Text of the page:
Situated in the West Indies section of the Caribbean, the small island of Antigua was a British colony until 1981, which is why a lot of its culture and architecture has British influence. The island of Antigua is actually the largest of the twin-island country of Antigua and Barbuda, which has a population of just over eighty thousand.
It’s little wonder that tourism is the main contributor to the economy of Antigua. With long white beaches, a sub tropical climate and welcoming locals, the island is becoming an increasingly popular location for travellers and holidaymakers looking to explore and soak up the glorious Caribbean sunshine.
Flights: You can fly to Antigua directly from two UK airports, London Gatwick and Manchester.
Passport/visa requirements: Your passport should be valid for a minimum period of 6 months from the date of entry.
Packing essentials: Antigua has great weather throughout the year, with heat and humidity always a factor. It’s worth packing light, cool clothing and wearing plenty of sun protection. You’ll find a slightly cooler dry season from January to April, with June to November generally classed as the rainy season, so pack accordingly.
There are a number of different areas to explore on the island of Antigua. English Harbour is located in the south of the island. This is a place full of history dating from when Antigua was a British colony. Visit the historic Fort Berkeley, which was used to defend the harbour in the seventeen and eighteen hundreds. Perhaps the most famous attraction of English Harbour is Nelson’s Dockyard – a cultural heritage site where you can see historical pieces from the dockyard’s colourful history.
The capital city of Antigua is St John’s, which has a population of around twenty-two thousand. Here you can visit the famous Museum of Antigua and Barbuda, which allows you to experience ten thousand years of Antigua’s spectacular history.
Once you have learnt all about the island, why not head over to the public market where you can buy a vast array of traditional Caribbean fruits and vegetables, as well as browse some unique boutique style shops. There is also a large arts and crafts market for you to explore nearby. If you would like to see some stunning architecture during your stay, then you must head across to the St John’s Cathedral Devine, which was first built in 1681 before being rebuilt in 1720.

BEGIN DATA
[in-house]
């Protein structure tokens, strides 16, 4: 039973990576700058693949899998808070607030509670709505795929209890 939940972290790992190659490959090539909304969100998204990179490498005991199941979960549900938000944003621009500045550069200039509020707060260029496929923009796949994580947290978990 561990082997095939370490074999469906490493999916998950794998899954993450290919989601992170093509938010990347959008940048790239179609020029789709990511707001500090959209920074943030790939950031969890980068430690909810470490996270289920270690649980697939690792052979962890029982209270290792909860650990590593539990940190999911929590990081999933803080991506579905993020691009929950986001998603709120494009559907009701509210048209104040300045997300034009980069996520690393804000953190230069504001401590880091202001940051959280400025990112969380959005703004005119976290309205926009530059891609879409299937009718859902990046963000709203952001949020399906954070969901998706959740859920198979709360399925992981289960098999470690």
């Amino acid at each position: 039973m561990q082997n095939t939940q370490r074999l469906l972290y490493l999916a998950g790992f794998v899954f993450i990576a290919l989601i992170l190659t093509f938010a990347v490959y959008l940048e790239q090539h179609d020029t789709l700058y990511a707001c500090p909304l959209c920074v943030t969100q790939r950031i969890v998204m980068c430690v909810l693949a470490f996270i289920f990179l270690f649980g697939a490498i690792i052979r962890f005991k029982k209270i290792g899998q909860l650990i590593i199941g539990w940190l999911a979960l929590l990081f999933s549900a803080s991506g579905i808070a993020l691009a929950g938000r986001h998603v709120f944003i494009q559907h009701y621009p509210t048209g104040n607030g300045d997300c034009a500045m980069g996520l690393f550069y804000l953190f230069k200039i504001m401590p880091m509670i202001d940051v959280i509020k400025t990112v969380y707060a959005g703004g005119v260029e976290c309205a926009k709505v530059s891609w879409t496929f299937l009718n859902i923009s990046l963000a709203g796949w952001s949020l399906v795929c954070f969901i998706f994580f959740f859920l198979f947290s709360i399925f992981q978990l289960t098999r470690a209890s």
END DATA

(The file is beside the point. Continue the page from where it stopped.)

Antigua is typically Caribbean in the fact it has some of the best beaches you’re ever likely to see.
Dickenson Bay is by far the most popular and busiest, with most of the island’s big hotel resorts situated next to the mile-long strip of pristine golden sand.
Almost all holidaymakers will be familiar with Dickenson Bay, with locals also visiting in big numbers due to the number of food and drink venues.
There are also plenty of water sports to enjoy here, whether it’s banana boat rides, jet skiing or just a good old-fashioned boat trip.
For a more family-oriented feel, head to Falmouth Harbour where you’ll find Pigeon Point Beach. The shallow waters make it perfect for younger visitors.
This is the main public beach, so expect it to fill up on weekends and public holidays for obvious reasons, but the weekdays should be quieter.
True thrill-seekers will probably be best heading up north to Jabberwock Beach. The high winds offer great wind and kitesurfing opportunities.
Finally, if it’s a secluded and romantic spot you’re after, Half Moon Bay is the place to go. Be warned, the terrain to get to the beach can be difficult, so the location east of Freetown may be best via taxi.
Once here you’ll find stunning secluded sands. Locals sometimes make the trip, as do island tours, but barring that, you’ll have one amazing beach all to yourself.
It wouldn’t be the Caribbean without plenty of lavish boats, yachts and cruises, but Antigua can go one better with their famous sailing week – the Caribbean’s best yachting regatta.
Visitors come from afar to experience this week and it’s a real spectacle if you happen to be on the island at the same time.
Over 5,000 visitors on average per annum, and around 200 yachts of all classes join up for seven days of events and parties.
Find five days of high-octane racing, a round-the-island race and even a Guadeloupe to Antigua race.
The event usually takes place between late April and early May.
To celebrate the island’s independence in 1981, a huge day of celebrations are pencilled in for the 1st November each year.
Imagine steel drums, fantastic food, dancing and drinking throughout, with the traditional colours of the flag – black, red, blue and yellow absolute everywhere you look.
All visitors are welcome and the event is free to attend.
Like most of the neighbouring Caribbean countries, Antigua has its very own carnival.
This one, however, has extra importance to the residents, as late July/early August when the festival falls on is also when slavery ended back in 1834.
Vibrant costumes are expected, calypso music is a must, and dancing – well that’s a given.